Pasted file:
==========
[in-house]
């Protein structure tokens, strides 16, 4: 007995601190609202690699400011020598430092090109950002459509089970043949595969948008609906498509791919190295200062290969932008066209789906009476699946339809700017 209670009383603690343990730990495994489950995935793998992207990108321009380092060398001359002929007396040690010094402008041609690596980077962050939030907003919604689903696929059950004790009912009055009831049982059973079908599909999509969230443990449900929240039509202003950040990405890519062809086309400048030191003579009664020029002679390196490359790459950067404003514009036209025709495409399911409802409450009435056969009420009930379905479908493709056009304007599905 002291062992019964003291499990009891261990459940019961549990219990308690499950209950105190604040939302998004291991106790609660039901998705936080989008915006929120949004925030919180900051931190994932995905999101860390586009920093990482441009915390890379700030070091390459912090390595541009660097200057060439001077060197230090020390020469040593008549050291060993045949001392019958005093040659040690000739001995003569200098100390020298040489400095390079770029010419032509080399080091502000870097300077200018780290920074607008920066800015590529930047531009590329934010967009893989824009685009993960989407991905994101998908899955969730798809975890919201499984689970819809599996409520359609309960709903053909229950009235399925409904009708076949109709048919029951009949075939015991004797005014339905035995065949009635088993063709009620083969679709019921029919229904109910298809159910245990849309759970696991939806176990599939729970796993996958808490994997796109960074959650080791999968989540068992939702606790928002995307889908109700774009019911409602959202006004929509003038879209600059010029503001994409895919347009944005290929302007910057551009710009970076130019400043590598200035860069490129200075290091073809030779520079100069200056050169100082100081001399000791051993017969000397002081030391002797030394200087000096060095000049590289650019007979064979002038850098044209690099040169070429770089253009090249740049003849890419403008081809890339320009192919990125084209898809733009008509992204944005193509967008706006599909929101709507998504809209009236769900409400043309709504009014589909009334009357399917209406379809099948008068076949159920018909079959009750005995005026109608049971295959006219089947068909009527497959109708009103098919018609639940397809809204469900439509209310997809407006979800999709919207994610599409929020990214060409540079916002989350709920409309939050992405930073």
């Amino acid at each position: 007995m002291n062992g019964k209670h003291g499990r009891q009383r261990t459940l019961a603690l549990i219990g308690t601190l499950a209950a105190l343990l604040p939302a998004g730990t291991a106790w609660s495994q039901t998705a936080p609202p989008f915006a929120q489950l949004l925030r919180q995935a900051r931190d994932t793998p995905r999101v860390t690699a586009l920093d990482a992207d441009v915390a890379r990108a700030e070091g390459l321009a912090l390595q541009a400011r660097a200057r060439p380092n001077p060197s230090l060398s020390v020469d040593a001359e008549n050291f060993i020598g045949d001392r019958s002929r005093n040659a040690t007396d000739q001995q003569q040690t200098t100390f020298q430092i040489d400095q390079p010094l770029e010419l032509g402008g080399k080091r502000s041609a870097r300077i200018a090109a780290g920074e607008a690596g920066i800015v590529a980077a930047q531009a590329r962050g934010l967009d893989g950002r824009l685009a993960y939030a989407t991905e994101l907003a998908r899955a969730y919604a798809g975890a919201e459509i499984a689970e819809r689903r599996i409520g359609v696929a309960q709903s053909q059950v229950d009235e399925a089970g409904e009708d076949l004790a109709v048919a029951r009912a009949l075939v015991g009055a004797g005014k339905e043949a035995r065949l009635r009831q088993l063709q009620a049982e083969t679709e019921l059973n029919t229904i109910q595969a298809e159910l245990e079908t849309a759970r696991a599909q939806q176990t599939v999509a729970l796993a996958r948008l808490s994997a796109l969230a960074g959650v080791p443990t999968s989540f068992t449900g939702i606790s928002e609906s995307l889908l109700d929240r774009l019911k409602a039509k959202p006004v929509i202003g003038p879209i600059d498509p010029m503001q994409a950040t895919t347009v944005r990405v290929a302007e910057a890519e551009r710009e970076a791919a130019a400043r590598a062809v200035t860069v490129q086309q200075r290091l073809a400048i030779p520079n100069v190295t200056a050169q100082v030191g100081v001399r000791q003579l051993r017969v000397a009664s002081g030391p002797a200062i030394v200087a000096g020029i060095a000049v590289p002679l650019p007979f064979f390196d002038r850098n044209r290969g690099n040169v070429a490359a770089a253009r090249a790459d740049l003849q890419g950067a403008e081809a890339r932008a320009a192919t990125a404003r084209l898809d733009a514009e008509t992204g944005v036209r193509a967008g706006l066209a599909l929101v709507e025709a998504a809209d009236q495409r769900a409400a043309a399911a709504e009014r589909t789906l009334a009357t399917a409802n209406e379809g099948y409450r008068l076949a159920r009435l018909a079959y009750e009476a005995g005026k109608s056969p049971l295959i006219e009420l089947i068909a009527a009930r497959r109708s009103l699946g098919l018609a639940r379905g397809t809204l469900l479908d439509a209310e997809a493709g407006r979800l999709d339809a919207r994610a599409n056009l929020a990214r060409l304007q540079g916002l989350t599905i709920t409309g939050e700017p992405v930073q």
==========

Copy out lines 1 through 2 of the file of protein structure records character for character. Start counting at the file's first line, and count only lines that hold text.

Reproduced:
[in-house]
């Protein structure tokens, strides 16, 4: 007995601190609202690699400011020598430092090109950002459509089970043949595969948008609906498509791919190295200062290969932008066209789906009476699946339809700017 209670009383603690343990730990495994489950995935793998992207990108321009380092060398001359002929007396040690010094402008041609690596980077962050939030907003919604689903696929059950004790009912009055009831049982059973079908599909999509969230443990449900929240039509202003950040990405890519062809086309400048030191003579009664020029002679390196490359790459950067404003514009036209025709495409399911409802409450009435056969009420009930379905479908493709056009304007599905 002291062992019964003291499990009891261990459940019961549990219990308690499950209950105190604040939302998004291991106790609660039901998705936080989008915006929120949004925030919180900051931190994932995905999101860390586009920093990482441009915390890379700030070091390459912090390595541009660097200057060439001077060197230090020390020469040593008549050291060993045949001392019958005093040659040690000739001995003569200098100390020298040489400095390079770029010419032509080399080091502000870097300077200018780290920074607008920066800015590529930047531009590329934010967009893989824009685009993960989407991905994101998908899955969730798809975890919201499984689970819809599996409520359609309960709903053909229950009235399925409904009708076949109709048919029951009949075939015991004797005014339905035995065949009635088993063709009620083969679709019921029919229904109910298809159910245990849309759970696991939806176990599939729970796993996958808490994997796109960074959650080791999968989540068992939702606790928002995307889908109700774009019911409602959202006004929509003038879209600059010029503001994409895919347009944005290929302007910057551009710009970076130019400043590598200035860069490129200075290091073809030779520079100069200056050169100082100081001399000791051993017969000397002081030391002797030394200087000096060095000049590289650019007979064979002038850098044209690099040169070429770089253009090249740049003849890419403008081809890339320009192919990125084209898809733009008509992204944005193509967008706006599909929101709507998504809209009236769900409400043309709504009014589909009334009357399917209406379809099948008068076949159920018909079959009750005995005026109608049971295959006219089947068909009527497959109708009103098919018609639940397809809204469900439509209310997809407006979800999709919207994610599409929020990214060409540079916002989350709920409309939050992405930073």